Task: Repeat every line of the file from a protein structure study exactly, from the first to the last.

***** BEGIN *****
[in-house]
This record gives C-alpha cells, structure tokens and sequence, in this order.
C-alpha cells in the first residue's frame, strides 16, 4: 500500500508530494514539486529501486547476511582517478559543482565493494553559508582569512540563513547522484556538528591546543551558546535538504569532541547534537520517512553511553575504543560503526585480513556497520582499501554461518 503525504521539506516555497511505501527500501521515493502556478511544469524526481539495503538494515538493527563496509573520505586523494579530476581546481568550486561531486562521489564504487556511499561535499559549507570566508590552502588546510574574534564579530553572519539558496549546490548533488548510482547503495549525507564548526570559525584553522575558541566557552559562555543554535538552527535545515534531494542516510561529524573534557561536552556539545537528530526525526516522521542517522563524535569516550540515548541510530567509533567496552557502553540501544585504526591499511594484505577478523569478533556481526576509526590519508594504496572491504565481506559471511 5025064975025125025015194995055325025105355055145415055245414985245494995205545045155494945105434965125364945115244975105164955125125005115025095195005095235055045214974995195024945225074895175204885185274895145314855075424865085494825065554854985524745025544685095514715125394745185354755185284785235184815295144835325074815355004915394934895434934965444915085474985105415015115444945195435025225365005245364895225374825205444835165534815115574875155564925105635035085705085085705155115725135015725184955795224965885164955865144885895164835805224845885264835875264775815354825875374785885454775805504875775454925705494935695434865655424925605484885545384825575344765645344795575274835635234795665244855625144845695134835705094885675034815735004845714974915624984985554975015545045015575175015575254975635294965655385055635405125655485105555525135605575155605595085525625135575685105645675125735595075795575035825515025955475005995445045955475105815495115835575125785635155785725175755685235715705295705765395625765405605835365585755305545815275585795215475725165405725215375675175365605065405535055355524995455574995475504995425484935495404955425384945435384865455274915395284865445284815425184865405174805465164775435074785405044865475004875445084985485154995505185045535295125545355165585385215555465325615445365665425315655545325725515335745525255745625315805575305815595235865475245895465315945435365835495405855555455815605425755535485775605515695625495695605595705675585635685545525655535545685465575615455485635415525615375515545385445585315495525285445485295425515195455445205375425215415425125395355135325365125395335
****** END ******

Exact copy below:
[in-house]
This record gives C-alpha cells, structure tokens and sequence, in this order.
C-alpha cells in the first residue's frame, strides 16, 4: 500500500508530494514539486529501486547476511582517478559543482565493494553559508582569512540563513547522484556538528591546543551558546535538504569532541547534537520517512553511553575504543560503526585480513556497520582499501554461518 503525504521539506516555497511505501527500501521515493502556478511544469524526481539495503538494515538493527563496509573520505586523494579530476581546481568550486561531486562521489564504487556511499561535499559549507570566508590552502588546510574574534564579530553572519539558496549546490548533488548510482547503495549525507564548526570559525584553522575558541566557552559562555543554535538552527535545515534531494542516510561529524573534557561536552556539545537528530526525526516522521542517522563524535569516550540515548541510530567509533567496552557502553540501544585504526591499511594484505577478523569478533556481526576509526590519508594504496572491504565481506559471511 5025064975025125025015194995055325025105355055145415055245414985245494995205545045155494945105434965125364945115244975105164955125125005115025095195005095235055045214974995195024945225074895175204885185274895145314855075424865085494825065554854985524745025544685095514715125394745185354755185284785235184815295144835325074815355004915394934895434934965444915085474985105415015115444945195435025225365005245364895225374825205444835165534815115574875155564925105635035085705085085705155115725135015725184955795224965885164955865144885895164835805224845885264835875264775815354825875374785885454775805504875775454925705494935695434865655424925605484885545384825575344765645344795575274835635234795665244855625144845695134835705094885675034815735004845714974915624984985554975015545045015575175015575254975635294965655385055635405125655485105555525135605575155605595085525625135575685105645675125735595075795575035825515025955475005995445045955475105815495115835575125785635155785725175755685235715705295705765395625765405605835365585755305545815275585795215475725165405725215375675175365605065405535055355524995455574995475504995425484935495404955425384945435384865455274915395284865445284815425184865405174805465164775435074785405044865475004875445084985485154995505185045535295125545355165585385215555465325615445365665425315655545325725515335745525255745625315805575305815595235865475245895465315945435365835495405855555455815605425755535485775605515695625495695605595705675585635685545525655535545685465575615455485635415525615375515545385445585315495525285445485295425515195455445205375425215415425125395355135325365125395335